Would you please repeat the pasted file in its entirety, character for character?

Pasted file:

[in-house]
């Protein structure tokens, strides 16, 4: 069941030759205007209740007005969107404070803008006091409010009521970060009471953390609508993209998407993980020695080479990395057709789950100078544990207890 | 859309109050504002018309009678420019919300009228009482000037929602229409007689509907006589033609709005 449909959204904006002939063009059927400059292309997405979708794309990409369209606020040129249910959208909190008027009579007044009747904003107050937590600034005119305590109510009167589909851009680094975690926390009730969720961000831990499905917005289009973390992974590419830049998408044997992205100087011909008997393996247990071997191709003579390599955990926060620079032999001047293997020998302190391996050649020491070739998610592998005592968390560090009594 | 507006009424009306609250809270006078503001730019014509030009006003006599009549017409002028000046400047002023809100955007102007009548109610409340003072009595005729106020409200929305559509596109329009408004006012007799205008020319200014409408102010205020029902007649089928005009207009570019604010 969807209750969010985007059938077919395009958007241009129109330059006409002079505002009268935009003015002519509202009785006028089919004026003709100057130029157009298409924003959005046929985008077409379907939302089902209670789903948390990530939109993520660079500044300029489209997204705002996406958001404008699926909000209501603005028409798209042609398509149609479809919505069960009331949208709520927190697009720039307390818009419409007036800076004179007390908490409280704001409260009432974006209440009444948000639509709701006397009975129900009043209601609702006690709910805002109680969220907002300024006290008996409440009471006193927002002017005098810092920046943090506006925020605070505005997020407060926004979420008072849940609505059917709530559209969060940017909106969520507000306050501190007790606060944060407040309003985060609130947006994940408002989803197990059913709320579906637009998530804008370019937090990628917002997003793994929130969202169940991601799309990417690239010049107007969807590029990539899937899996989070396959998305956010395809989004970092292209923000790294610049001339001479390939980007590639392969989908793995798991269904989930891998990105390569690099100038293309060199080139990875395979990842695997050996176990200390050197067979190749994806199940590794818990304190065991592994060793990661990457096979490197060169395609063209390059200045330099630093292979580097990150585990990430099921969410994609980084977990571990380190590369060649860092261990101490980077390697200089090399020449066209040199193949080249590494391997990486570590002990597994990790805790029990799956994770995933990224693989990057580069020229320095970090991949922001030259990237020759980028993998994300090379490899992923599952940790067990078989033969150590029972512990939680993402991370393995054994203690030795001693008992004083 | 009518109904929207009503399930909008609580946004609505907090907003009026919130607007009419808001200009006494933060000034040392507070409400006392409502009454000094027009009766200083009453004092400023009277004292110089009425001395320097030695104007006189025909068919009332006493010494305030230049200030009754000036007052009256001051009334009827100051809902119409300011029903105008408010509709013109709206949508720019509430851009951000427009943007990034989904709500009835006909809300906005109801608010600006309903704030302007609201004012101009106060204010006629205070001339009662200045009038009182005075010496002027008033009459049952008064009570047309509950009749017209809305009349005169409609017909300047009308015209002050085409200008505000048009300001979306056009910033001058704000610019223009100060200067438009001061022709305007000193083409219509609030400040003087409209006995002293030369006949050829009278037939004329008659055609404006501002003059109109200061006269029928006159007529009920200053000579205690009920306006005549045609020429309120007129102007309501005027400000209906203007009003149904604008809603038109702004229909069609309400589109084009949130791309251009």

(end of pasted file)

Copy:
[in-house]
């Protein structure tokens, strides 16, 4: 069941030759205007209740007005969107404070803008006091409010009521970060009471953390609508993209998407993980020695080479990395057709789950100078544990207890 | 859309109050504002018309009678420019919300009228009482000037929602229409007689509907006589033609709005 449909959204904006002939063009059927400059292309997405979708794309990409369209606020040129249910959208909190008027009579007044009747904003107050937590600034005119305590109510009167589909851009680094975690926390009730969720961000831990499905917005289009973390992974590419830049998408044997992205100087011909008997393996247990071997191709003579390599955990926060620079032999001047293997020998302190391996050649020491070739998610592998005592968390560090009594 | 507006009424009306609250809270006078503001730019014509030009006003006599009549017409002028000046400047002023809100955007102007009548109610409340003072009595005729106020409200929305559509596109329009408004006012007799205008020319200014409408102010205020029902007649089928005009207009570019604010 969807209750969010985007059938077919395009958007241009129109330059006409002079505002009268935009003015002519509202009785006028089919004026003709100057130029157009298409924003959005046929985008077409379907939302089902209670789903948390990530939109993520660079500044300029489209997204705002996406958001404008699926909000209501603005028409798209042609398509149609479809919505069960009331949208709520927190697009720039307390818009419409007036800076004179007390908490409280704001409260009432974006209440009444948000639509709701006397009975129900009043209601609702006690709910805002109680969220907002300024006290008996409440009471006193927002002017005098810092920046943090506006925020605070505005997020407060926004979420008072849940609505059917709530559209969060940017909106969520507000306050501190007790606060944060407040309003985060609130947006994940408002989803197990059913709320579906637009998530804008370019937090990628917002997003793994929130969202169940991601799309990417690239010049107007969807590029990539899937899996989070396959998305956010395809989004970092292209923000790294610049001339001479390939980007590639392969989908793995798991269904989930891998990105390569690099100038293309060199080139990875395979990842695997050996176990200390050197067979190749994806199940590794818990304190065991592994060793990661990457096979490197060169395609063209390059200045330099630093292979580097990150585990990430099921969410994609980084977990571990380190590369060649860092261990101490980077390697200089090399020449066209040199193949080249590494391997990486570590002990597994990790805790029990799956994770995933990224693989990057580069020229320095970090991949922001030259990237020759980028993998994300090379490899992923599952940790067990078989033969150590029972512990939680993402991370393995054994203690030795001693008992004083 | 009518109904929207009503399930909008609580946004609505907090907003009026919130607007009419808001200009006494933060000034040392507070409400006392409502009454000094027009009766200083009453004092400023009277004292110089009425001395320097030695104007006189025909068919009332006493010494305030230049200030009754000036007052009256001051009334009827100051809902119409300011029903105008408010509709013109709206949508720019509430851009951000427009943007990034989904709500009835006909809300906005109801608010600006309903704030302007609201004012101009106060204010006629205070001339009662200045009038009182005075010496002027008033009459049952008064009570047309509950009749017209809305009349005169409609017909300047009308015209002050085409200008505000048009300001979306056009910033001058704000610019223009100060200067438009001061022709305007000193083409219509609030400040003087409209006995002293030369006949050829009278037939004329008659055609404006501002003059109109200061006269029928006159007529009920200053000579205690009920306006005549045609020429309120007129102007309501005027400000209906203007009003149904604008809603038109702004229909069609309400589109084009949130791309251009």